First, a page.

The Catalan vault (Catalan: volta catalana), also called tile vault, Catalan turn, Catalan arch or timbrel vault, is a type of low arch made of plain bricks often used to make a structural floor surface. It is traditionally constructed by laying bricks lengthwise over a wood form or "centering", making it a much gentler curve than has generally been produced by other methods of construction.
Of Roman origin, it is a traditional form in Catalonia (where it is widely used), and has spread around the world through the work of Catalan architects such as Antoni Gaudí and Josep Puig i Cadafalch, and the Valencian architect Rafael Guastavino.
A study on the stability of the Catalan vault is kept at the archive of the Institute of Catalan Studies, where it is said to have been entrusted by Josep Puig i Cadafalch.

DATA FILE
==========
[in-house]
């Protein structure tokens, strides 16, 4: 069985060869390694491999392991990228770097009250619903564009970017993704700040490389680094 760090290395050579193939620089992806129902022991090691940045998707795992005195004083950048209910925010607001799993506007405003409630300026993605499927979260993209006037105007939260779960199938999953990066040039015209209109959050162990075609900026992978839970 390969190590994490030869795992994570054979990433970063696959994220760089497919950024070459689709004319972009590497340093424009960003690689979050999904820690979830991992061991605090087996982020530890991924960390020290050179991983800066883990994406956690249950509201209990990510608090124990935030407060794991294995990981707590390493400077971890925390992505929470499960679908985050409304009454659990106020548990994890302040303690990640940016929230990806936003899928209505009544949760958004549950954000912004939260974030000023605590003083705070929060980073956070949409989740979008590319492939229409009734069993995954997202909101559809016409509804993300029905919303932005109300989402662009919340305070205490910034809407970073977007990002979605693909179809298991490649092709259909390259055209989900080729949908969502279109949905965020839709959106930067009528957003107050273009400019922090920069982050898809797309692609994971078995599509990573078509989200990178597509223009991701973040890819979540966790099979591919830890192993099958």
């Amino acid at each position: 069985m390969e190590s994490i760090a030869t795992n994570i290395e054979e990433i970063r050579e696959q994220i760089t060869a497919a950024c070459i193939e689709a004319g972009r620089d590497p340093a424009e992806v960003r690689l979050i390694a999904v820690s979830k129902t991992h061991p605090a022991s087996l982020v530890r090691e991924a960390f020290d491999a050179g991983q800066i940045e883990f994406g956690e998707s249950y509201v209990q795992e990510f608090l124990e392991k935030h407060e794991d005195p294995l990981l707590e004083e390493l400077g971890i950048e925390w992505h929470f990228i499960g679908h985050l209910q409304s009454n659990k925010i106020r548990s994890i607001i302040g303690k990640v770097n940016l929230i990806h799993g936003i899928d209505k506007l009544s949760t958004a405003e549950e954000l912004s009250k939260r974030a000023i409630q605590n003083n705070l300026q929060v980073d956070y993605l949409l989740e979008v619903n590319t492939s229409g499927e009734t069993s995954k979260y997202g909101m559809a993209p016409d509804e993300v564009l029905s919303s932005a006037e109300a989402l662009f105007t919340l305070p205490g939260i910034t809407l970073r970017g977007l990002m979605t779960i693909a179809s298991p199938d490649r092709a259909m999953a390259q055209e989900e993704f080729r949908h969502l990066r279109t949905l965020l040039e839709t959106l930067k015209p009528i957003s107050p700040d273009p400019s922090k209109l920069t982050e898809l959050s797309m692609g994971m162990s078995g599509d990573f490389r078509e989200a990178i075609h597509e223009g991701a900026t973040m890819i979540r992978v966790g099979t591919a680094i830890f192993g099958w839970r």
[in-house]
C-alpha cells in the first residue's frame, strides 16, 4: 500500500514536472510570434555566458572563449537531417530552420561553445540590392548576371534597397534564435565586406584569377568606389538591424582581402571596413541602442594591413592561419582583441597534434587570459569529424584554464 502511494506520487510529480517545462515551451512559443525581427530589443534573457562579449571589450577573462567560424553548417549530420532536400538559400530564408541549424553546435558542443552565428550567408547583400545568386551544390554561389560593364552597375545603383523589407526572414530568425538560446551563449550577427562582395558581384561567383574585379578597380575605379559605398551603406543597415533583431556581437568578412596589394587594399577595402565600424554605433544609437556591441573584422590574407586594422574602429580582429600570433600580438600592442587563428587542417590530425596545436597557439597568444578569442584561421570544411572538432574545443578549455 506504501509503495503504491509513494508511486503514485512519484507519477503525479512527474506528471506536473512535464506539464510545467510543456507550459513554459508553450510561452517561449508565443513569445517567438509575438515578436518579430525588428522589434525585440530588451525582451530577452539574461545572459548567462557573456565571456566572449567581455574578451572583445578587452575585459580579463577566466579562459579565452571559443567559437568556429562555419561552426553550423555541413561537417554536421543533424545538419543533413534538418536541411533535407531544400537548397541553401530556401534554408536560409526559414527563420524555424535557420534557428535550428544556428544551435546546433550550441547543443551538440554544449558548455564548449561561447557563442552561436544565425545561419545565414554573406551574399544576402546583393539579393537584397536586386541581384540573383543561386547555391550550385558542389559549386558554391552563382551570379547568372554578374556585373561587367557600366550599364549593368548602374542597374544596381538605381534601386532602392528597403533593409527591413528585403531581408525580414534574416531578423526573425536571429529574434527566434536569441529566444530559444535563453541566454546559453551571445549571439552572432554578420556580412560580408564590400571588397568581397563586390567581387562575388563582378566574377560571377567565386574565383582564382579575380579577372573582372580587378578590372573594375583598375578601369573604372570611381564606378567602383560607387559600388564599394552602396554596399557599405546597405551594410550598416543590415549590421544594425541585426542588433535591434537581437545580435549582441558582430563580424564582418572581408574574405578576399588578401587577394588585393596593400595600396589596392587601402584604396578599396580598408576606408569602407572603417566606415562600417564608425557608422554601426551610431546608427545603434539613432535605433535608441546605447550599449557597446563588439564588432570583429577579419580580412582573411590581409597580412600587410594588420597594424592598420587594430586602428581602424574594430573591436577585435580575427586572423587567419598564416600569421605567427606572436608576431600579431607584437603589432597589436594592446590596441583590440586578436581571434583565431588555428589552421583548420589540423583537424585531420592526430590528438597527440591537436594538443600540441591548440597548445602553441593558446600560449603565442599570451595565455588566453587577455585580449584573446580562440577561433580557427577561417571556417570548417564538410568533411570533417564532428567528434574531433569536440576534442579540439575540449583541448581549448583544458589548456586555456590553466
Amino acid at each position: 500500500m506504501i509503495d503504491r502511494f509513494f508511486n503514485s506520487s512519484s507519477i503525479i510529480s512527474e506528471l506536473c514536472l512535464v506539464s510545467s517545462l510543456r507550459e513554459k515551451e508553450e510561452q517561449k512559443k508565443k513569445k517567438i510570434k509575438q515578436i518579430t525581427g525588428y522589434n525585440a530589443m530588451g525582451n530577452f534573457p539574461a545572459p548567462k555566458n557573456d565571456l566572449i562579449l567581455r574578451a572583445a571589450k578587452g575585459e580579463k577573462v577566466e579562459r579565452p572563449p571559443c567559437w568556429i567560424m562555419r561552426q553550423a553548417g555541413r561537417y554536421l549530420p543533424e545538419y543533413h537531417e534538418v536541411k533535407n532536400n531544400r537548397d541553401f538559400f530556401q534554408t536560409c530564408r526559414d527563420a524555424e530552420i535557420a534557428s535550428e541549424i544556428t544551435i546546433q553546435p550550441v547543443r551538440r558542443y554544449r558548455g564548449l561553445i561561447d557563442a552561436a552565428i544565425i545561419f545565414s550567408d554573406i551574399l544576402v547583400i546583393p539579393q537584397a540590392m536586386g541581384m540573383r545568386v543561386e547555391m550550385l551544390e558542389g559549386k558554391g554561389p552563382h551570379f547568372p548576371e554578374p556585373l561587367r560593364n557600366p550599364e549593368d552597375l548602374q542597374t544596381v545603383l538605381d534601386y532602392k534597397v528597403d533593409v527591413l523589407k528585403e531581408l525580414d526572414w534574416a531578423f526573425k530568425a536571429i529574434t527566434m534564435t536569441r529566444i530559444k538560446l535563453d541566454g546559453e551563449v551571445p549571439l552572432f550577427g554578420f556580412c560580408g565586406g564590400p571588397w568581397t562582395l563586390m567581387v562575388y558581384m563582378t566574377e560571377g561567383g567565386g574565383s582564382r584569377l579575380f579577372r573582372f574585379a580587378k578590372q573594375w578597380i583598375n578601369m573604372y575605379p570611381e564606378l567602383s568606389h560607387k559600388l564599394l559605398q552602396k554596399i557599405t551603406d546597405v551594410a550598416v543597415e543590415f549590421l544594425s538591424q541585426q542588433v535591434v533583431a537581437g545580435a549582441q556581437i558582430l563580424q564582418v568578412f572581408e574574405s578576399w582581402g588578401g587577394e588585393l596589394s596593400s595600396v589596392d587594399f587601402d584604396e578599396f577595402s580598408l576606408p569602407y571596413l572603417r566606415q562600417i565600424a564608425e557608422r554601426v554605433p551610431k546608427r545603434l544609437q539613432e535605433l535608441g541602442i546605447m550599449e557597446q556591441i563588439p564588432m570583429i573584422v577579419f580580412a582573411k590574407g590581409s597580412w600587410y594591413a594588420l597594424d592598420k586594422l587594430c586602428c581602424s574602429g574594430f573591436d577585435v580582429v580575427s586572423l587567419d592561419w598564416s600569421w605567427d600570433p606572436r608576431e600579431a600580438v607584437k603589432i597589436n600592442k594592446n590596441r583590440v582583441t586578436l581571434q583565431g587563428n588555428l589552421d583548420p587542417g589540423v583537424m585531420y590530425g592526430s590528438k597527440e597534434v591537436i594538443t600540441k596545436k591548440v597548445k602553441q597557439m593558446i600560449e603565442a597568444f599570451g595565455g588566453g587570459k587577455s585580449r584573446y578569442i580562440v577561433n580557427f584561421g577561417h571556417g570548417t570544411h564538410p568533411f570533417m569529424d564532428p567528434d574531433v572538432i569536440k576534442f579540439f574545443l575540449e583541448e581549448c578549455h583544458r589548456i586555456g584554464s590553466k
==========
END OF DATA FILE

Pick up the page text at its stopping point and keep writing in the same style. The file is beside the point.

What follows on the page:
Though it is popularly called the Catalan vault, this construction method is found throughout the Mediterranean and the invention of the term "Catalan vault" occurred in 1904 at an architectural congress in Madrid. The earliest known written reference to this vault is from Valencia in 1382, although there were used before in Catalonia, Valencia and Majorca.
- Ramage, Michael. "Construction of a Vault". details the process of constructing a six-foot by six-foot vault.
- Detail, issue no.: 05/2013 Technology: The Catalan Vault. Accessed 14-Oct-2015
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